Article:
University of Michigan School of Music, Theatre & Dance announces 2021-2022 productions

THEATER & DANCE PREVIEW

From a production of Nora: A Doll's House

From a previous UMSMTD production of Insurrection: Holding History. Photo by Peter Smith Photography.

Drama is back at the University of Michigan.

No, I'm not talking about any political, criminal, or social issues.

The University of Michigan School of Music, Theatre & Dance (UMSMTD) announced 10 performances and one studio production as part of its 2021-22 production season, which runs from September 30 to April 17.

“Our goal this year is to return to creating the same high-quality productions you’ve come to know and love while providing more flexibility to better accommodate our audiences’ health and safety needs,” said Jeffrey Kuras, executive director of the school’s University Productions, in a press release.

Some of the other annual performances—Grand Night for Singing, Halloween Concert, Band-O-Rama, and Collage Concert—will be announced at a later date. Tickets for all the events will eventually be available at tickets.smtd.umich.edu

"The SMTD Flex Series will allow audiences to select the four shows they would like to attend at a discounted price," according to the UMSMTD press release. "The Flex Series joins the existing Power Series, which allows audiences to purchase all four shows at the Power Center for the Performing Arts for a discounted price." (The Power Center turns 50 this year.)

Here's a rundown of UMSMTD's 2020-2021 season events:

Friday Five: Andrew W.K., Slug Love, Mirror Monster, Shooting Stars, Oren Levin

MUSIC FRIDAY FIVE

Friday Five 06-16-2021

Friday Five highlights music by Washtenaw County-associated artists and labels.

This week features headbanging from Andrew W.K., shoegaze via Slug Love, synth-pop from Mirror Monster, hip-hop by Shooting Stars, and radio-pop from Oren Levin.

 

Review: Ann Arbor Summer Festival’s “A Thousand Ways (Part One): A Phone Call”

THEATER & DANCE REVIEW

Ann Arbor Summer Festival’s A Thousand Ways (Part One): A Phone Call

By sheer coincidence, I experienced the Ann Arbor Summer Festival’s theatrical presentation of A Thousand Ways (Part One): A Phone Call at a time when I’d also revisited Mandy Len Catron’s viral essay, “To Fall in Love with Anyone, Do This,” which references 36 questions purported to accelerate intimacy between two strangers.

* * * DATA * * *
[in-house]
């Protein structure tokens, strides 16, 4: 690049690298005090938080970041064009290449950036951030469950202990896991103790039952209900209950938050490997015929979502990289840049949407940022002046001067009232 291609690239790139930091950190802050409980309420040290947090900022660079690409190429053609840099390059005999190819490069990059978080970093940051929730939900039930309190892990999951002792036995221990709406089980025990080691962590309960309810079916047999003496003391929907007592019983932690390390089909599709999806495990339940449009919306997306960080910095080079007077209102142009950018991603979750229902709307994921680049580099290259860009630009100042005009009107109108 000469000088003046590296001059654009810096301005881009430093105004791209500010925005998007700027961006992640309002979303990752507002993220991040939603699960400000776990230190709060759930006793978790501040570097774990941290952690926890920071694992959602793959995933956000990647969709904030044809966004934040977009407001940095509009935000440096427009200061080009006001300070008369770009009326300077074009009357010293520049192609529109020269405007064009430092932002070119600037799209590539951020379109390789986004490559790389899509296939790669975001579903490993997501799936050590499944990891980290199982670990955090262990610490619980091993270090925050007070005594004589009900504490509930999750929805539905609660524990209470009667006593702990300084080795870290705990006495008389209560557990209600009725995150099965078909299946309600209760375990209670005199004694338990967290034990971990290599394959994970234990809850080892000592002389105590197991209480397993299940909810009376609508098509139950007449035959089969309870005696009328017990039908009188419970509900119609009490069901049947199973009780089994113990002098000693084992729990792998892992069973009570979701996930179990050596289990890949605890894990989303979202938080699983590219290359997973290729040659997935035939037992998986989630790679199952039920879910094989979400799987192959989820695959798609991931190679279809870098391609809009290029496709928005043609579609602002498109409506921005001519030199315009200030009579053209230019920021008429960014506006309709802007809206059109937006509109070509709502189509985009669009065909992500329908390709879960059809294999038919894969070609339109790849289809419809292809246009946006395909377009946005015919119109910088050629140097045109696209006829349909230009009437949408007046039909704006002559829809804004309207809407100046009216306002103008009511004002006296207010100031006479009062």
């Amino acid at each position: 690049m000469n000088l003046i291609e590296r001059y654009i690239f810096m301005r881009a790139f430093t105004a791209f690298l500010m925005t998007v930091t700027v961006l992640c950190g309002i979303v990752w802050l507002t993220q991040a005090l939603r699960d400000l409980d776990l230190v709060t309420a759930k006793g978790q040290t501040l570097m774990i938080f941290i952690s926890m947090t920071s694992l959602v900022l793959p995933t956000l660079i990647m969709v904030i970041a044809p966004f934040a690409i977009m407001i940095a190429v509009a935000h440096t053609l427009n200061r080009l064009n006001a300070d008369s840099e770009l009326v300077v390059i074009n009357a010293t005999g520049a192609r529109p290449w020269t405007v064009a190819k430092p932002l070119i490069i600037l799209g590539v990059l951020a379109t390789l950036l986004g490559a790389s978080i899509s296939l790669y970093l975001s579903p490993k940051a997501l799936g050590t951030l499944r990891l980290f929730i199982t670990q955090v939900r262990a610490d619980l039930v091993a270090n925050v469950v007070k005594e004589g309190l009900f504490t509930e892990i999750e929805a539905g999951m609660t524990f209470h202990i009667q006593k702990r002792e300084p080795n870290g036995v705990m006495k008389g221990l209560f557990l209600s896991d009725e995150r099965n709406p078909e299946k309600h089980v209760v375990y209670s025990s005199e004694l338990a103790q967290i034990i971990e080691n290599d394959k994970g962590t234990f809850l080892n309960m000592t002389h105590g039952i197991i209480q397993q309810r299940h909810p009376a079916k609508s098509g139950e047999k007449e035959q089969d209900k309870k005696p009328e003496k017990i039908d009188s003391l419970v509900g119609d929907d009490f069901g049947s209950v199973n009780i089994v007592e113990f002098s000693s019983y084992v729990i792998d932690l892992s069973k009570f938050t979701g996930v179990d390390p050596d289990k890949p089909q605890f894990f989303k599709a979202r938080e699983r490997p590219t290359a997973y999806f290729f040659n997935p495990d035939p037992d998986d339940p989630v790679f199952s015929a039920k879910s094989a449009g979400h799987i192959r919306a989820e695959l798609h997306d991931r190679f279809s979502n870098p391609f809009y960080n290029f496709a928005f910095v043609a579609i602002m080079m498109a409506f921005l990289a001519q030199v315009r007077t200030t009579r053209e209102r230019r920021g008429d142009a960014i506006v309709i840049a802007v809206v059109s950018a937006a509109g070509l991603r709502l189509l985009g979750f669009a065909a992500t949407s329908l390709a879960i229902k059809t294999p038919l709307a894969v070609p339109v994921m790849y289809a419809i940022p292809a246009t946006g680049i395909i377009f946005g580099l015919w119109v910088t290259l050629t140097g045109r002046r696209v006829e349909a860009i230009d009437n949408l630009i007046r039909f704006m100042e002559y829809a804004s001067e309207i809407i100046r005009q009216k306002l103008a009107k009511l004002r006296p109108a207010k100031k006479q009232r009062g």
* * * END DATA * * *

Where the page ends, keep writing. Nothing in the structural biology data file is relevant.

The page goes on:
What’s the connection, you ask?

A Thousand Ways (created by Brooklyn-based troupe 600 Highwaymen) is a phone conversation between you and a stranger, moderated by a pre-recorded, Siri-like voice that poses questions, offers pieces of an imagined narrative, and issues orders. By the end of the hour-long call—filled with seemingly innocuous queries that nonetheless revealed a great deal about ourselves—I felt strangely connected to, and emotionally invested in, the other participant.

To the point that I felt a little heartbroken when I realized that neither of us had enough information to find each other later in real life.

And I felt this sadness despite the fact that we never exchanged names or laid eyes on each other (the latter was part of psychologist Arthur Aron’s experiment, which gave rise to the infamous 36 questions).

The impact struck me as especially curious in this moment, when we’re all slowly emerging from our respective pandemic hidey-holes. We’ve been able to talk by phone with each other this whole time; it was, indeed, one of the safest means of socializing. So why did a pre-recorded moderator make it a far more meaningful, memorable phone conversation than most I had with friends and family during quarantine?

Looking Forward & Back: Ann Arbor Art Fair returns in 2021 after a year's absence

VISUAL ART PREVIEW

Art Fair, July 1960, North side of South University in plaza southeast of West Hall (Engineering Arch), facing southeast

The first Art Fair, July 1960, as seen from the north side of South University, facing southeast. Repository: Bentley Historical Library.

Last year was supposed to be the 60th annual Ann Arbor Art Fair, but it was canceled because of the pandemic. It looked like the 2021 edition wasn't going to happen either, and it was even officially called off for a while, but once it looked like Michigan would start opening up again for the summer, the Art Fair was reinstated and takes place July 15-17.